About a dozen people in the Anaheim, CA area, or visitors to the area in September were diagnosed with Legionnaires' disease, according to Orange County health officials.
The other three are Orange County residents who didn't visit Disneyland but live or travelled to Anaheim, reported Orange County Health Care Agency spokeswoman Jessica Good, Friday night in response to earlier Voice of OC questions. "We conducted a review and learned that two cooling towers had elevated levels of Legionella bacteria", the statement said. The towers were chemically treated to combat the problem, and there is no ongoing threat to guests' health, the Register reports.
"There is no longer any known risk associated with our facilities", officials said, according to Kron4.
"On Oct. 27, we learned from the Orange County Health Care Agency of increased Legionnaires' disease cases in Anaheim", the statement read. Those who were afflicted ranged in age from 52 to 94. Legionnaires' can cause severe pneumonia and is spread by mist from contaminated water.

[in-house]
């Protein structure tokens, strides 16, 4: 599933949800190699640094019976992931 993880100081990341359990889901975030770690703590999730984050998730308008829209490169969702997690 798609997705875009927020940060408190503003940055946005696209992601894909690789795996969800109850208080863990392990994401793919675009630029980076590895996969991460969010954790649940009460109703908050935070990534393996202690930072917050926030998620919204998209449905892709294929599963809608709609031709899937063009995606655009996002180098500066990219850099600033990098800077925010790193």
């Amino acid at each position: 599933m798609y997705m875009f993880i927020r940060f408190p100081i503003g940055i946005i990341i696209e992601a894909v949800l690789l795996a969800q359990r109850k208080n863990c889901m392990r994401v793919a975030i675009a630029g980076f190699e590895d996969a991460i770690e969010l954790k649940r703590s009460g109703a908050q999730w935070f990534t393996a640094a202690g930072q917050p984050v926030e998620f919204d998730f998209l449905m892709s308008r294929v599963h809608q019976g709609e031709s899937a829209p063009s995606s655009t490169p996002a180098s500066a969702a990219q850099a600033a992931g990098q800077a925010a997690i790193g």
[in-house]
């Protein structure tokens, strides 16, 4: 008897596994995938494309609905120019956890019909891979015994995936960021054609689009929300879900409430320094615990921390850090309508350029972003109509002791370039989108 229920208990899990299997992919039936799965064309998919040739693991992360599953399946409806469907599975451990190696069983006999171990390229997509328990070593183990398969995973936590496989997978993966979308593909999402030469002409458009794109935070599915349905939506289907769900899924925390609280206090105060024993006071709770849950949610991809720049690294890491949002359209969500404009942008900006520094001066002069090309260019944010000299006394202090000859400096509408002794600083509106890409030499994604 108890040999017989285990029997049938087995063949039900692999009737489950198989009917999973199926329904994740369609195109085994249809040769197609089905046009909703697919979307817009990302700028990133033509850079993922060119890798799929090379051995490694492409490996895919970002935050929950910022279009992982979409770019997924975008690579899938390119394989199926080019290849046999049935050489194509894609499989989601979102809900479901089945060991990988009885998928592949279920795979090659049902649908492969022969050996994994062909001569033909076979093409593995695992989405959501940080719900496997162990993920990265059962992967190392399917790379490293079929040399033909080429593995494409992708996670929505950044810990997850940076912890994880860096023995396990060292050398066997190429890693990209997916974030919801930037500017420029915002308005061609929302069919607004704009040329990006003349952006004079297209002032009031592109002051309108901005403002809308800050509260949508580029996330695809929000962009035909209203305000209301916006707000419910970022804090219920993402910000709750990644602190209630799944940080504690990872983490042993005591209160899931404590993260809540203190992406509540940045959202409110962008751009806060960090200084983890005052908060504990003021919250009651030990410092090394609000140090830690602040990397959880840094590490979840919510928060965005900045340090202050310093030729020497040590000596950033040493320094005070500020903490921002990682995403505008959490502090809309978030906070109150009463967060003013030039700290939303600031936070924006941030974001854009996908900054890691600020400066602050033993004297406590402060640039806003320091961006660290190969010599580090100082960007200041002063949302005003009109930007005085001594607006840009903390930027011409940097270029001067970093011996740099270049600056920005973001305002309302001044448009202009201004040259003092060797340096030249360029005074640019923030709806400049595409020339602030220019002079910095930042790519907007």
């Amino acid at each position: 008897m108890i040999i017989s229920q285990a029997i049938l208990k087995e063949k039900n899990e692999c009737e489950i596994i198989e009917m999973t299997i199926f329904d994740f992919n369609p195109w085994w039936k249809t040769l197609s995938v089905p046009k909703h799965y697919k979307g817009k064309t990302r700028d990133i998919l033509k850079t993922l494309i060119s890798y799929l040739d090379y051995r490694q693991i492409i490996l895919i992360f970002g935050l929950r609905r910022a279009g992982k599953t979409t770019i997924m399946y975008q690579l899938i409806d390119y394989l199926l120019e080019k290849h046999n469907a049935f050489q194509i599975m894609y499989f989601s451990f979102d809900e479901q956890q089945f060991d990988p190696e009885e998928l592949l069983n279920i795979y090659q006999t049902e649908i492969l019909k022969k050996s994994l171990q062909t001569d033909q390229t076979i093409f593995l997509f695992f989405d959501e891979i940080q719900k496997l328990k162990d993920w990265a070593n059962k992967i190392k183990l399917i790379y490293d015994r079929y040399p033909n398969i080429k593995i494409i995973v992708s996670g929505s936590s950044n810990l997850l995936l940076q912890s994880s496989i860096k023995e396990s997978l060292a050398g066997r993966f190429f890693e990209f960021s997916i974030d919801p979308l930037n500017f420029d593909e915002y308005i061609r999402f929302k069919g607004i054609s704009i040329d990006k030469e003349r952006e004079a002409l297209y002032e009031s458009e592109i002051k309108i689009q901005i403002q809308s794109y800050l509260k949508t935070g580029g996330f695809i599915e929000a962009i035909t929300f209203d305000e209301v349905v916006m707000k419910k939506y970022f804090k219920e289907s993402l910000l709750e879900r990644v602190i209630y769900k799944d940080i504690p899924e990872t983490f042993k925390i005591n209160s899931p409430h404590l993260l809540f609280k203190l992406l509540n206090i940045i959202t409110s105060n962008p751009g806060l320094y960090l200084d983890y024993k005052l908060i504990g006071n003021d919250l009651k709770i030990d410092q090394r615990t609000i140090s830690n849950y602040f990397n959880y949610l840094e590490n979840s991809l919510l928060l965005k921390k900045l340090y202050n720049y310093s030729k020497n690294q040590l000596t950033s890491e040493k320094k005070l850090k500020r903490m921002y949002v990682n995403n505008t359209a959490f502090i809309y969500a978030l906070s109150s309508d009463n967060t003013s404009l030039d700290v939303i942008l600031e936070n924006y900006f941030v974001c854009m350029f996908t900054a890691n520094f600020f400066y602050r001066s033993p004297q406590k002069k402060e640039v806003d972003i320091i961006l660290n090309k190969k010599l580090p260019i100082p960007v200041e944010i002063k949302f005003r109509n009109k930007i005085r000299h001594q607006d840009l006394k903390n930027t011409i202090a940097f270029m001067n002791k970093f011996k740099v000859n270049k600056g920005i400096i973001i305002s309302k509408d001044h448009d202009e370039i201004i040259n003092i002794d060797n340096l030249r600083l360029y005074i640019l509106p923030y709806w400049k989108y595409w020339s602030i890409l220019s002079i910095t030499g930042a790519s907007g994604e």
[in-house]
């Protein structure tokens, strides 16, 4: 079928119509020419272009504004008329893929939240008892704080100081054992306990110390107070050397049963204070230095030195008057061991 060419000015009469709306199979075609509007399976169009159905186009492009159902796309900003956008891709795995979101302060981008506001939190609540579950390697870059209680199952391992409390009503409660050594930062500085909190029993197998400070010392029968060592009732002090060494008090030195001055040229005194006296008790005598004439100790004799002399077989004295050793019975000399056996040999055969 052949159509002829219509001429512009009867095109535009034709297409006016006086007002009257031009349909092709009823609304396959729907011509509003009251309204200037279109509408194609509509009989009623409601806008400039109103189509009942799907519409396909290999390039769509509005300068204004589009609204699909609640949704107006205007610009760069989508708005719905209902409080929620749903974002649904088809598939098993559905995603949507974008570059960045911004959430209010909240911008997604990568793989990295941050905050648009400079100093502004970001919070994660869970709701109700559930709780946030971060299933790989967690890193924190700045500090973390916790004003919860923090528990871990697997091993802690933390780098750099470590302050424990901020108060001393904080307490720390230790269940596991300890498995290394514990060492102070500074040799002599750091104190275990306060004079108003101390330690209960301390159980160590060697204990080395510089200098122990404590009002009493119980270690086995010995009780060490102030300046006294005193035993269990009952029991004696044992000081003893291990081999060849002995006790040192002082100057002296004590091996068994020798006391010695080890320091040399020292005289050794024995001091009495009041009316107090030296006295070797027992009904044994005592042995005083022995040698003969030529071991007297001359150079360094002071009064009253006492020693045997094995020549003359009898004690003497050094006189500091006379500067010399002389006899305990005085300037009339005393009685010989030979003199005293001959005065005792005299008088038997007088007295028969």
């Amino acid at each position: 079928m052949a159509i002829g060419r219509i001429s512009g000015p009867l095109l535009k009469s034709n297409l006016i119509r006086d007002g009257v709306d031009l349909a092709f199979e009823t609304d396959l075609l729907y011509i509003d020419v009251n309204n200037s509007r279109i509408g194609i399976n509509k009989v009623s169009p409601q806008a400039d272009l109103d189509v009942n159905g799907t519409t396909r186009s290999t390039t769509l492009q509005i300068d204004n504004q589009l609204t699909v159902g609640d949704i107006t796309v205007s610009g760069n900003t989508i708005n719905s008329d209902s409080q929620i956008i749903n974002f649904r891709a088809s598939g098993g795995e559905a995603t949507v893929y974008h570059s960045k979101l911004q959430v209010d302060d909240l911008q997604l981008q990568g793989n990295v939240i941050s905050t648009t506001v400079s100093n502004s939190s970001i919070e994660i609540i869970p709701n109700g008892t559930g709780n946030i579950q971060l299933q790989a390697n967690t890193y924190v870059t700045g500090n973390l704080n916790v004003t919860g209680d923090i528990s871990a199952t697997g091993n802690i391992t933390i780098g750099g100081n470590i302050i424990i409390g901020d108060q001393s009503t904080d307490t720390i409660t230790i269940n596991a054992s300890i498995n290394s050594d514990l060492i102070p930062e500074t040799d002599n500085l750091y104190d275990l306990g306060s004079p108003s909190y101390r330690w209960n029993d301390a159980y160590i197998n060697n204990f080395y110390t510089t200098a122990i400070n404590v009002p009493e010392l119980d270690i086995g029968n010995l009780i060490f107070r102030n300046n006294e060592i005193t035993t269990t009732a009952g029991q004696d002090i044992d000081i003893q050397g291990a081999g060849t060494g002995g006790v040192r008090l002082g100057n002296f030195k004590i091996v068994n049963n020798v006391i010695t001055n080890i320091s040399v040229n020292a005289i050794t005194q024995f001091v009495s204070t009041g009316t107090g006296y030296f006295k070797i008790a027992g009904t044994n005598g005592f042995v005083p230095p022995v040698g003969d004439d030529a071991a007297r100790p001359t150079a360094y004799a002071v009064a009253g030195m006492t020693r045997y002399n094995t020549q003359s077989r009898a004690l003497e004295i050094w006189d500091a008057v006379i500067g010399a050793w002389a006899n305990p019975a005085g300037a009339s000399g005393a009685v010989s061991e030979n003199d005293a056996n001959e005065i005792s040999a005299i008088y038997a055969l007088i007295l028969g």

People who have contracted Legionnaire's disease are not contagious.
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According to the health agency, on November 3, Disney reported that routine testing had detected elevated levels of Legionella in two cooling towers a month earlier, and the towers had been disinfected.
The two water cooling towers are located in a backstage area near the New Orleans Square Train Station, more than 100 feet from public areas.
The county agency issued an order November 8 requiring Disney to take the towers out of service until they are shown to be free from contamination.
Those most at risk of getting sick from Legionella infection include people who are smokers, have chronic lung disease or weak immune systems, and people over the age of 65. Typical sources are improperly sanitized spas; indoor and outdoor fountains, showers, and cooling towers (which emit water vapor into the air) used as part of air conditioning systems in large spaces such as hospitals, hotels, entertainment venues, etc.